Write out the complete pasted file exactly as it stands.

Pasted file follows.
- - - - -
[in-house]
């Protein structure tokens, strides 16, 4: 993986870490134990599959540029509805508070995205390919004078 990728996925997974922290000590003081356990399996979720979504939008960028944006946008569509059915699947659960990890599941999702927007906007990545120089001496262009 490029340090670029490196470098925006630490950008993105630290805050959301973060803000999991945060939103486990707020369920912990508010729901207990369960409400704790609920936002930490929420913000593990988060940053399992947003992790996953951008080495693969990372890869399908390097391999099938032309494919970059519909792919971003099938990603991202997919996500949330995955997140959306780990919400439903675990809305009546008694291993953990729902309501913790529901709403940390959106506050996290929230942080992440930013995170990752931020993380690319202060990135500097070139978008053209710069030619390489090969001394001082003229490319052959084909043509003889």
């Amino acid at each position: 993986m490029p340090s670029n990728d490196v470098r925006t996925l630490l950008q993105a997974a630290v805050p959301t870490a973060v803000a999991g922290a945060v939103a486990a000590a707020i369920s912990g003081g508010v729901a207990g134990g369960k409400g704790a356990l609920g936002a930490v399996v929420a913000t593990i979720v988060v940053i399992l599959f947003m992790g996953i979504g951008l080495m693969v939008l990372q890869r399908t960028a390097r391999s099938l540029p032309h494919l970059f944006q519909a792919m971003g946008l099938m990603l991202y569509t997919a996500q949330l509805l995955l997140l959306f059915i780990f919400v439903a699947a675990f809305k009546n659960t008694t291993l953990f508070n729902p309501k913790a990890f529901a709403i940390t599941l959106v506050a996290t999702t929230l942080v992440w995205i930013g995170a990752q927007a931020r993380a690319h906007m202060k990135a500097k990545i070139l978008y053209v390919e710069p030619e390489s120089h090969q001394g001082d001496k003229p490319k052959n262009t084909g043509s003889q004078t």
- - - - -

[in-house]
């Protein structure tokens, strides 16, 4: 993986870490134990599959540029509805508070995205390919004078 990728996925997974922290000590003081356990399996979720979504939008960028944006946008569509059915699947659960990890599941999702927007906007990545120089001496262009 490029340090670029490196470098925006630490950008993105630290805050959301973060803000999991945060939103486990707020369920912990508010729901207990369960409400704790609920936002930490929420913000593990988060940053399992947003992790996953951008080495693969990372890869399908390097391999099938032309494919970059519909792919971003099938990603991202997919996500949330995955997140959306780990919400439903675990809305009546008694291993953990729902309501913790529901709403940390959106506050996290929230942080992440930013995170990752931020993380690319202060990135500097070139978008053209710069030619390489090969001394001082003229490319052959084909043509003889």
């Amino acid at each position: 993986m490029p340090s670029n990728d490196v470098r925006t996925l630490l950008q993105a997974a630290v805050p959301t870490a973060v803000a999991g922290a945060v939103a486990a000590a707020i369920s912990g003081g508010v729901a207990g134990g369960k409400g704790a356990l609920g936002a930490v399996v929420a913000t593990i979720v988060v940053i399992l599959f947003m992790g996953i979504g951008l080495m693969v939008l990372q890869r399908t960028a390097r391999s099938l540029p032309h494919l970059f944006q519909a792919m971003g946008l099938m990603l991202y569509t997919a996500q949330l509805l995955l997140l959306f059915i780990f919400v439903a699947a675990f809305k009546n659960t008694t291993l953990f508070n729902p309501k913790a990890f529901a709403i940390t599941l959106v506050a996290t999702t929230l942080v992440w995205i930013g995170a990752q927007a931020r993380a690319h906007m202060k990135a500097k990545i070139l978008y053209v390919e710069p030619e390489s120089h090969q001394g001082d001496k003229p490319k052959n262009t084909g043509s003889q004078t």